Editor’s Note: If you want to experiment with tarot cards and don’t have any, we provide a free tarot spread generator using the Celtic Wings spread, which is based on the traditional Celtic Cross spread. This article explains how to use the spread. You can visit Sarah’s website here. –efc
By Sarah Taylor
This week, I selected a card (if I can refer to it as precisely as ‘selected’) on a hunch: I decided to pick the 25th card of the minor arcana in recognition of the date of December 25, and my counting brought me to the Page of Cups. Right now, I’m hard pushed to think of a more appropriate card for the occasion of the Christian celebration of the birth of Jesus.
As a court card — along with the Knight, the Queen and the King — the Page will often represent a person in a reading, more often than the rest of the cards in the minor arcana, which tend to represent events, moods, traits, experiences. More specifically, the Page is associated with someone who is, if not younger, then youthful in outlook — childlike.
The Pages are also progenitors, in that they carry in them the seed of potential of their suit expressed in human form. This seed then grows through the worldly experience of the Knight, and matures when we assume responsibility in the guise of the Queen and King.
Finally, as one commenter pointed out in an earlier article that included the Page of Cups, the Page is an outsider in that his title implies that he is not strictly tied to the Queen and King as a blood descendant. He is in the royal family, but not of it. As writings about Jesus have described, from conception he was considered an outsider, and was ostracised throughout his life because of this. In this way, he developed a deep empathy for those who were cast out from society, and enraged many of those in authority for his teachings These were inclusive rather than exclusive, and served to bridge the divide between the outsider and the rest of society, between the individual and the collective.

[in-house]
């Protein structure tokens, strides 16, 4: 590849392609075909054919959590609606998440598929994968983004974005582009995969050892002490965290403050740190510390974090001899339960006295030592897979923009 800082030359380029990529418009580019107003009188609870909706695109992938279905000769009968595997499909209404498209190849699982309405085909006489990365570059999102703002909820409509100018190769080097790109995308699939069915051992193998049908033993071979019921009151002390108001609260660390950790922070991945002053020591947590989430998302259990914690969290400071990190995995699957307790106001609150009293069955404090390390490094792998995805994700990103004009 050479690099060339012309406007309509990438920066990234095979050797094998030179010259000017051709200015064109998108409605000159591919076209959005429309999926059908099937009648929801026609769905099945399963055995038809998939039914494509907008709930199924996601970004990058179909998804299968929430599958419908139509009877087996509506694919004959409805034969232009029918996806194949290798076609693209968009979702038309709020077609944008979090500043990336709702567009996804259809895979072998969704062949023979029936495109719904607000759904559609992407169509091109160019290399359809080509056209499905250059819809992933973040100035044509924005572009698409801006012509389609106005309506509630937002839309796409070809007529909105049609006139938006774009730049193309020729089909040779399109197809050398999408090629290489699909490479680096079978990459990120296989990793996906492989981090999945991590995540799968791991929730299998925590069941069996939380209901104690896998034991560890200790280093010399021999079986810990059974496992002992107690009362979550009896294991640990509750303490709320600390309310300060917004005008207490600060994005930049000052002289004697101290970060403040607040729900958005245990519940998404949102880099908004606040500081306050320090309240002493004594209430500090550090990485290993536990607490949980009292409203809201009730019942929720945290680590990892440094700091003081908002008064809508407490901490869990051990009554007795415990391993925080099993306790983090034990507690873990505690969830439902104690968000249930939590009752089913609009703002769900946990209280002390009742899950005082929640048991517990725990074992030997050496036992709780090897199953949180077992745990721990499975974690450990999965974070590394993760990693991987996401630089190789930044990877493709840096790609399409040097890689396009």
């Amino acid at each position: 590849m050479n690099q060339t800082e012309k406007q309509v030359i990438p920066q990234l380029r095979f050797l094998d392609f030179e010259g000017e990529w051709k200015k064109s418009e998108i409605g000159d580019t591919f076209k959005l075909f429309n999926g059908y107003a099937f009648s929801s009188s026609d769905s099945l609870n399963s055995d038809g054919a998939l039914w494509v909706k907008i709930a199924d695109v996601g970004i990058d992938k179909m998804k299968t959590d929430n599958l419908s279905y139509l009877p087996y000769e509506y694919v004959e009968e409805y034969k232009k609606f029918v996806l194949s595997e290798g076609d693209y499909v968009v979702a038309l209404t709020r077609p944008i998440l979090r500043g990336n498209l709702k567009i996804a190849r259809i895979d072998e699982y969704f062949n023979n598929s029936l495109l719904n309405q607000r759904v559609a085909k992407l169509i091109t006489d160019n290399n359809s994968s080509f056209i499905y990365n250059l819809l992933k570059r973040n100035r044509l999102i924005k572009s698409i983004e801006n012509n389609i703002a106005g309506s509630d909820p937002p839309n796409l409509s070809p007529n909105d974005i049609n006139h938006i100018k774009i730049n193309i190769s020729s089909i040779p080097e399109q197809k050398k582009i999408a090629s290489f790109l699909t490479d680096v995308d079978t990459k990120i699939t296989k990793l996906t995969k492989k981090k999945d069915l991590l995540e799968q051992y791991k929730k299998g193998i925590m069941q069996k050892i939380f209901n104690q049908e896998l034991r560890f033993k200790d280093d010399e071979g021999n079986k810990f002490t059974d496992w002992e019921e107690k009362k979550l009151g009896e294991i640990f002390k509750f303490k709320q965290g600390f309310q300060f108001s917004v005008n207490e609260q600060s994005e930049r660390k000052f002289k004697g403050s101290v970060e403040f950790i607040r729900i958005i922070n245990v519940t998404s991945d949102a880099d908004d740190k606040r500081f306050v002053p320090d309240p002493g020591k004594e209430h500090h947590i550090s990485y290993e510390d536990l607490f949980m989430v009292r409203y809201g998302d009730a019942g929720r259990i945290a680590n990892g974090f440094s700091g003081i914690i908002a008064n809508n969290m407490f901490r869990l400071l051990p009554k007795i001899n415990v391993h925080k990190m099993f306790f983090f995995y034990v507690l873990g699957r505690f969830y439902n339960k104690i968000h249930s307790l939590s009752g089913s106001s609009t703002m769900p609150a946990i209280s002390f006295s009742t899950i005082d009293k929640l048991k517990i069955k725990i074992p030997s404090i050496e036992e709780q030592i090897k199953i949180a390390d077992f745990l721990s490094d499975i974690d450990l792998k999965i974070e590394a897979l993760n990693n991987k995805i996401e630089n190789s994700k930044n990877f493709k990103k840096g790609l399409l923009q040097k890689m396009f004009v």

When I look at the Page of Cups, I see someone who is youthful and energetic, simultaneously accepting and curious. He might be considered naive, but his openness means that he welcomes the strange appearance of a fish from the vessel that he is holding. Even an outsider has its place, no matter how strange we might judge it to be.
The Page’s dress is also a mix of red and blue: flesh and feeling. He is at once physical and ethereal, walking a line between both worlds. And yet his boots are brown, like the earth. He is grounded.
But I am drawn to the Page of Cups for another reason, and that is the impenetrability of the card. To me, it defies a full intellectual analysis. There is a point where intellect has to step aside and we can rather choose to plunge into the mystery that the card points us towards when we look at the water behind the Page. It doesn’t give much up. And yet it feels deep, perhaps bottomless.
If we only look at it on the surface, the Page of Cups will not give us its full story. The otherness of the fish points us in the direction of our intuition, which can carry us into lands that thinking isn’t able to navigate. To do this, we must become a page ourselves. The Page represents the openness and fearlessness that is our natural human condition, before life causes us to be cynical and jaded. When we encounter pain and resistance, we learn to wear the armour of the Knight to feel protected as we move out into the world, and the Page becomes a distant memory for many of us. Then, through life, we are given the opportunity to learn and understand that an over-reliance on armour separates us more than it protects us, and the Page is reintegrated in the adult form of Queen and King.
The Page of Cups is asking us to drop our armour and remember what it was like to include all possibilities in our sphere of experience — where nothing is immediately discarded, where emotions prevail over intellect as our guide, where we make space for the possibility of magic. Much like this season.
Therefore, following on from Emma Sunerton-Burl’s moving and thought-provoking article on the Queen of Wands last week, why not try the same method she suggests and make a journey into the Page of Cups?
- What would the Page be saying to you? What would the fish tell you?
- What does the cup represent for you?
- What do the colours make you feel?
- What do the patterns and visual textures bring up for you?
- What lies beneath the waters?
- Which element do you relate to most, and least? Both are important.
Write your journey down. You might find when you have finished that you have the makings of a map into your soul. At the very least, enjoy the experience. Think of it as a holiday season gift — to yourself.